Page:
|Tuesday, May 16, 2000,
US Nagar issue
NEW DELHI, May 15 — Punjab Chief Minister Parkash Singh Badal, today donned two caps — one as the President of the Shiromani Akali Dal and other as a member of the committee on Udham Singh Nagar — while making his stand known on the inclusion of the district in the proposed Uttaranchal State.
As President of the Shiromani Akali Dal, Mr Badal demanded the setting up of a Boundary Commission, comprising Supreme Court judges, to determine the future of Udham Singh Nagar.
Reiterating his party’s strong and principled opposition to the Centre’s move to include the plains district into the new hill State, Mr Badal said a final decision on the subject must await the report of this commission.
However, speaking as a member of the three-member committee on Udham Singh Nagar, which includes apart from Punjab Chief Minister, the Defence Minister, Mr George Fernandes and the Uttar Pradesh Chief Minister, Mr Ram Prakash Gupta, Mr Badal disclosed that the committee would visit the Udham Singh Nagar district to ascertain the wishes and aspirations of the people there regarding the proposed inclusion of the plains area into the hill State of Uttaranchal. Mr Badal, said after a meeting of the committee here, that the committee would submit its report before the final enactment of the Bill on the formation of the new State. “The final shape of the Bill will be guided by the report of the committee”, he added.
The Punjab Chief Minister, during the day, received a delegation of the members of Parliament from UP, including Mr Bhuvan Chand Khanduri (Garhwal), Mr Manoharkant Dhiani (Rishikesh) and Mr Manvender Shah Teehri (Garhwal) and senior Akali leader and Union Cabinet Minister, Mr Sukhdev Singh Dhindsa. The Chief Minister also met the Minister of State for Science and Technology, Mr Bachi Singh Rawat, the Vice-Chairman of Minority Commission, Mr Tarlochan Singh and UP SAD President, Mr H.S. Chima.
Participating in the committee meeting, the Punjab Chief Minister put forward the views of his party in a written note.
Mr Badal said the SAD had gone into the issue and studied it from all angles and gave eight reasons for opposing the inclusion of Udham Singh Nagar in the proposed Uttaranchal.
The reasons are geographical, cultural, national precedents, economic, demographic, historical, administrative and popular sentiment.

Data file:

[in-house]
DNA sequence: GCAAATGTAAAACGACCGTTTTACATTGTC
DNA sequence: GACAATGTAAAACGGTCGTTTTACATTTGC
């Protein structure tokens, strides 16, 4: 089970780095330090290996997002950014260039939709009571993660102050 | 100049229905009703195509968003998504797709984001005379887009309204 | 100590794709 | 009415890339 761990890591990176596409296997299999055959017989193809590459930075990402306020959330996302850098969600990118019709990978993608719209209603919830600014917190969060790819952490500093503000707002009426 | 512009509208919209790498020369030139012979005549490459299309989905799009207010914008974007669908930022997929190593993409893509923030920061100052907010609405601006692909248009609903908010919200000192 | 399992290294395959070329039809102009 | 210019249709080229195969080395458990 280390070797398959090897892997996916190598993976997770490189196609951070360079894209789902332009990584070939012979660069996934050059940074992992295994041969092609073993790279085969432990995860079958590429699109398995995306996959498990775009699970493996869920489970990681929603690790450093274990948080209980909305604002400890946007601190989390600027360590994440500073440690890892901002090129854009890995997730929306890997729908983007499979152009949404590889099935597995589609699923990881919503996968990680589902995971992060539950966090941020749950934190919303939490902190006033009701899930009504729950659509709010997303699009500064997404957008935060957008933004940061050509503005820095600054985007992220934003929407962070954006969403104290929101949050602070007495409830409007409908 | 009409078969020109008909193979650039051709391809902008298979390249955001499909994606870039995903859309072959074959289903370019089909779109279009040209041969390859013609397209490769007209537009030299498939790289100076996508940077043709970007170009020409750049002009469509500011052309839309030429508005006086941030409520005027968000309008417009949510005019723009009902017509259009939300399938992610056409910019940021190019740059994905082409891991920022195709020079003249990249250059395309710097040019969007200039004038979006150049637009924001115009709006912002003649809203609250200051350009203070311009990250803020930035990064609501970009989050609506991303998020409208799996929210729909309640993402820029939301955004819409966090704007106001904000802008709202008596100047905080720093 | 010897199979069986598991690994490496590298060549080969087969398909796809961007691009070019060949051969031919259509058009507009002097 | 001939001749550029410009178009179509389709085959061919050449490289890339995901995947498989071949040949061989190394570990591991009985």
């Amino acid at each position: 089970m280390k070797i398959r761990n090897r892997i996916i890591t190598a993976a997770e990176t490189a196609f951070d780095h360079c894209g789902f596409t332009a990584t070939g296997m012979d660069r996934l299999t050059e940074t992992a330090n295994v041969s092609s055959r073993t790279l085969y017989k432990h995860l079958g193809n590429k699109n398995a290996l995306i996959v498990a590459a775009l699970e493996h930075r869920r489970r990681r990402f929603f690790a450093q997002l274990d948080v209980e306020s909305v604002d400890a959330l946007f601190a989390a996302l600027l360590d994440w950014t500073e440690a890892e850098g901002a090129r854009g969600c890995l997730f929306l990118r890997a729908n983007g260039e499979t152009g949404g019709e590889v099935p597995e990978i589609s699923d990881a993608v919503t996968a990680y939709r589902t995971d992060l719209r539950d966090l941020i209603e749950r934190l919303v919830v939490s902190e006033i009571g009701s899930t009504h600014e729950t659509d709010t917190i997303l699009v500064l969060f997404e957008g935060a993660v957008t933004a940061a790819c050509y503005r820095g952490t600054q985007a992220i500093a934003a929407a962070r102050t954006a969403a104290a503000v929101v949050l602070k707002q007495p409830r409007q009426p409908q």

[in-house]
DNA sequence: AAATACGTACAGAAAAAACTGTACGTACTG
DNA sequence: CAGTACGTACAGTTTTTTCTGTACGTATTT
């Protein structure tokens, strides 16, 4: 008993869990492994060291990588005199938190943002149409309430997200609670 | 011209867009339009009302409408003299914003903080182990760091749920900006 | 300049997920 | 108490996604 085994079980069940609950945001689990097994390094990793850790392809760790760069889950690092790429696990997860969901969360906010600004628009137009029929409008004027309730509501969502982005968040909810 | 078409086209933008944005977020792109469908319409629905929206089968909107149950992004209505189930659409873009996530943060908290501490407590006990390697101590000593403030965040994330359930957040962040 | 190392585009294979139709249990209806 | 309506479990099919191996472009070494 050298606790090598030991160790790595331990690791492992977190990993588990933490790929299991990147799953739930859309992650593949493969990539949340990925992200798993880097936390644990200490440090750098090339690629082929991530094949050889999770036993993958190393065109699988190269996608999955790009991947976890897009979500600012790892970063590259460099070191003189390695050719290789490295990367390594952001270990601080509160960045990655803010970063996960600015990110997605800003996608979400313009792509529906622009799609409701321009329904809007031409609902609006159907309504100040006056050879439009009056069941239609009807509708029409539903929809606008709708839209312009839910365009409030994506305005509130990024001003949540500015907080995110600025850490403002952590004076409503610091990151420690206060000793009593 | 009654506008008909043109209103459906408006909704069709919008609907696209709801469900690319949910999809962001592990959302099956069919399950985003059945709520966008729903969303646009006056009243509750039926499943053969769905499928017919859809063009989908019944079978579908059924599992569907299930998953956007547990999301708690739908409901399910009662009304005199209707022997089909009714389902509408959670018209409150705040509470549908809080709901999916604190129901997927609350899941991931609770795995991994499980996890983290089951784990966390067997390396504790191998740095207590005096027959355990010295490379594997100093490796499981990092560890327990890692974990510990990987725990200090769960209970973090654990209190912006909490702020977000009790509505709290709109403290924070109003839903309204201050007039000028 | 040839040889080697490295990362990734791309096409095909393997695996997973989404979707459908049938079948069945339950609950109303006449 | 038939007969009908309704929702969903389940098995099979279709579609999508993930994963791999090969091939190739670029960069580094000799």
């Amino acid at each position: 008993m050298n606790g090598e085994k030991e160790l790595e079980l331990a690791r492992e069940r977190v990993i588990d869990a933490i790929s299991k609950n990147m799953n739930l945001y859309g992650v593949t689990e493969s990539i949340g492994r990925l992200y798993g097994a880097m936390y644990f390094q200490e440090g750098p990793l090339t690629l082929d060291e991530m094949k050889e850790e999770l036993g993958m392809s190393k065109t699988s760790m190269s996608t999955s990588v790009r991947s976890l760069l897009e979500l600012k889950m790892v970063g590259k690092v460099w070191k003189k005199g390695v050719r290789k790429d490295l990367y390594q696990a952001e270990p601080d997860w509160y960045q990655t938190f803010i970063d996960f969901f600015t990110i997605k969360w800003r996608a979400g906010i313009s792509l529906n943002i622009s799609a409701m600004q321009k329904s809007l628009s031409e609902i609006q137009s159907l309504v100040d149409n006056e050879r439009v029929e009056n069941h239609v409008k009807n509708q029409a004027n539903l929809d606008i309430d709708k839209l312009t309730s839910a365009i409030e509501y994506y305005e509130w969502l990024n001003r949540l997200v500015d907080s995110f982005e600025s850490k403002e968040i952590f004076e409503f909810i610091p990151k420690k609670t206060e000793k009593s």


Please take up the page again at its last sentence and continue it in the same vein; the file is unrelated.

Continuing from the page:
On the geographical front, Mr Badal said all 12 districts of Uttaranchal, with the solitary exception of Udham Singh Nagar, were ahilly tract and their climate and other geographical conditions differed from the plains of UP. The entire Udham Singh Nagar was situated in the plains and was part of the fertile Terai area in Western UP.
He said that while there was definite cultural homogeneity amongst the people of all the 12 hilly districts, they were distinct from that of rest of UP, including Udham Singh Nagar. The panorama of Udham Singh Nagar presents a cultural picture composed of the Tharus, Buxas, Bengali refugees, Haryanavis and Sikhs and other Punjabis uprooted by partition in 1947.
He said it was well known that linguistic and cultural affinity as well as geographical contiguity have been used as the predominant, if not the sole determinators in reorganisation of states all over the country. This practice was being given the go-by in the case of Udham Singh Nagar and the decision to include the district in Uttaranchal would “fly in the face of tried, tested and trusted practice used in such cases ever since 1947”.
On the economic front, Mr Badal said the Udham Singh Nagar belt was the hub of trade, agriculture and industry and has economic connectivity only with the adjoining plains which serve as its lone commercial catchment or command area. Since trade and industry here has to depend on the raw material provided by the neighbouring plains districts of the Western UP, any artificial division of these districts into two separate states would play havoc with the economy of the region.
Mr Badal said the composition of Udham Singh Nagar was vastly different from that of the other 12 districts of the proposed new State. While people from the hill area were locals and have their ancient local heritage, the people of Udham Singh Nagar are basically settlers.
Citing historical reasons, he said the 12 districts of the proposed new state have been lying in the mountains of Himalayas for hundreds of years, the Terai plains of Udham Singh Nagar have been made habitable during the past half century by a heterogeneous population from different part of the country. There was also a great variation in altitude from the sea-level in the two regions, he said.
He said due to the entirely different geographical conditions prevailing there, the administrative structure of the hill districts of Uttarakhand was quite different from that of Udham Singh Nagar.
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